LP REVIEW: Yusef Lateef - The Gentle Giant

Yusef Lateef – The Gentle Giant
(Atlantic/Music on Vinyl MOVLP 1160. LP review by Andrew Cartmel)

Reissues of Yusef Lateef’s classic LPs by the Music On Vinyl label are coming out with commendable alacrity. Just a few months after The Blue Yusef Lateef from 1976 (link to review below), comes The Gentle Giant, another Atlantic album, this time dating from 1972. Consisting mostly of original compositions by Lateef or his keyboard player Kenny Barron — although there is also an obscure number entitled Hey Jude by some jokers called Lennon and McCartney — The Gentle Giant makes for an instructive comparison with the earlier album. Recorded some four years after The Blue Yusef Lateef there is some notable continuity in the sound, and although most of the backing musicians are different, we are treated to the reappearance of Kermit Moore on cello and the backing vocalists The Sweet Inspirations, led by Cissy Houston.

Thanks to Bill Salter’s electric bass Nubian Lady has a funky R&B Muscle Shoals sound, as if Dusty Springfield might be about to sing about the son of a preacher man. Not so surprising, given that the famed Alabama recording studio was a favourite haunt of many Atlantic’s soul artists — although this Lateef album was actually recorded at Atlantic’s New York premises. Also noteworthy here is composer Kenny Barron’s fatly chiming Fender Rhodes. Yusef Lateef’s contribution is very much in the same groove, as he provides funky fusion flute with a Herbie Mann flavour, although his playing evolves towards a more attenuated, sustained and breathy oriental style, evoking Lateef’s work on Eastern Sounds before returning to the Mann mode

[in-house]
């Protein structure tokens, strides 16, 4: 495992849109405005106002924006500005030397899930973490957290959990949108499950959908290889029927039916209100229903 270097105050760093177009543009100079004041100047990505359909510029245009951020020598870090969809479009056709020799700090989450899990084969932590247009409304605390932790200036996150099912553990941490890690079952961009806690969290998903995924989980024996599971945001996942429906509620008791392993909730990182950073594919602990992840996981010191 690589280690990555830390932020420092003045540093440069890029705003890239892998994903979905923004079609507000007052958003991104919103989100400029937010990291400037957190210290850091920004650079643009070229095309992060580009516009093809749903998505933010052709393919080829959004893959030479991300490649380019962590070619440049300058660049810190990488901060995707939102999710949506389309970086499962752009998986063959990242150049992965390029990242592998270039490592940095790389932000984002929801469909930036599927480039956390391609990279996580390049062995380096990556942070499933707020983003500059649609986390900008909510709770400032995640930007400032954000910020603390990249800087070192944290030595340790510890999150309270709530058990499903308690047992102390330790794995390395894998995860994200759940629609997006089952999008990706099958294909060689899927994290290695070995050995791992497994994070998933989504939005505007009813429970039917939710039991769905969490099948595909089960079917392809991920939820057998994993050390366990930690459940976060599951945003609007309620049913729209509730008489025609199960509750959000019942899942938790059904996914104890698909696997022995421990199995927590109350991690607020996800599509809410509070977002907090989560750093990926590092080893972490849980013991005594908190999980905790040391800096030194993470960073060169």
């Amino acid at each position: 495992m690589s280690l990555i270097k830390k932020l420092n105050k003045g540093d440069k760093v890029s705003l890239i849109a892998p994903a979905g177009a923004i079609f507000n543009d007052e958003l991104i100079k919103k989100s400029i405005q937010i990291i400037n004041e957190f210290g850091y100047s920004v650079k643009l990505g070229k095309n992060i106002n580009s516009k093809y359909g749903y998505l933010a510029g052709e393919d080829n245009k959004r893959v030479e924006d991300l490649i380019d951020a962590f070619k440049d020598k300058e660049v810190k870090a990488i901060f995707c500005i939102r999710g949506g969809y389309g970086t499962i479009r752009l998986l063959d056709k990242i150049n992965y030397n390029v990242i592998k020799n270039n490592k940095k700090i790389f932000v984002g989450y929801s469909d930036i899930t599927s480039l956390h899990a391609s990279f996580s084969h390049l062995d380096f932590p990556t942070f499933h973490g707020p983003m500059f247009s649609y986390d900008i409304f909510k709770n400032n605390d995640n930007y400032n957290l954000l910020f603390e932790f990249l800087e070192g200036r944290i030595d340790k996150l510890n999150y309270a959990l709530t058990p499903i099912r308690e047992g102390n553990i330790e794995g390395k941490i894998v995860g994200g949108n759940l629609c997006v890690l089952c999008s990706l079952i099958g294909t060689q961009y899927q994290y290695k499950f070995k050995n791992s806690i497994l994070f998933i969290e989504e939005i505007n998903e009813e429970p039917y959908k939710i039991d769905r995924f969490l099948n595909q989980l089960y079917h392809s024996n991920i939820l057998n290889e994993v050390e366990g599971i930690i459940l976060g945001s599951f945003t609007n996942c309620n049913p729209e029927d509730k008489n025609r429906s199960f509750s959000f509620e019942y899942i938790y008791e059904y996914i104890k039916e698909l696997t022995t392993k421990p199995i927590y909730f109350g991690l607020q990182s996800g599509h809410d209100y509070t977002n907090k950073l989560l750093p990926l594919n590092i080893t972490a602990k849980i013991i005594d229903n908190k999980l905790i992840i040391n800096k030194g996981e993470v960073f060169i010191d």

On Lowland Lullabye Lateef sits out and leaves the insistent, importuning flute to Kuumba ‘Tootie’ Heath, née Albert Heath, brother of Jimmy and Percy — a bit of a collector’s item from this distinguished hard bop drummer, accompanied only by Kermit Moore on cello. This skeletal duet is melodious, intriguing and unusual. One is entitled to approach any jazz cover of a Beatles hit with trepidation but Hey Jude begins in a striking, ghostly and spare fashion. It’s a quiet and meditative take on the tune — so quiet that the album cover features the advisory “Do not adjust the playback level on your audio equipment, — readjust your mind.” It soon builds to a more loud and urgent interpretation which closely follows the contours of the song. But the presence of Eric Gale on guitar and Chuck Rainey on bass enrich the mixture and Yusef Lateef’s keening flute worries at the tune while The Sweet Inspirations provide eerie and stirring, almost subliminal, backing vocals. Jimmy Johnson bashes away on the drums in a manner that won’t frighten the horses; or Ringo Starr.

Jungle Plum is indeed a plum with Lateef’s deeply groovy flute contributing to an Isaac Hayes/Quincy Jones feel. His playing is raspy, rousing and virile, accompanied by catchy — if incomprehensible — vocal interjections which, again, are reminiscent of Quincy Jones in his Hikky Burr collaboration with Bill Cosby, which featured similar nonsense lyrics and which was similarly infectious and joyful. It’s another Kenny Barron composition and once more we’re treated to Barron’s adroit, rippling Fender Rhodes lines. Ladzi Cammara plays ‘African percussion’ on this hip, swinging, archetypically 1970s number. The Poor Fishermen, a Lateef composition, is a more sober and melancholy piece, as spare and wistful as a Japanese water colour. Once again it features Kuumba ‘Tootie’ Heath, this time accompanied by Yusef Lateef in a duet which provides a dreamy sense of déjà vu as the two flutes call out to each other in plaintive cry and response, like two birds in mist-shrouded trees.

The Beatles cover version may divide opinion (unless of course you “readjust your mind”) but this is otherwise an album of wall-to-wall excellence, with a lovely seventies feel. Music On Vinyl are to be congratulated on making it available again, with first rate sound quality.

LINK: Review of The Blue Yusef Lateef  on Music on Vinyl

No comments:

Post a Comment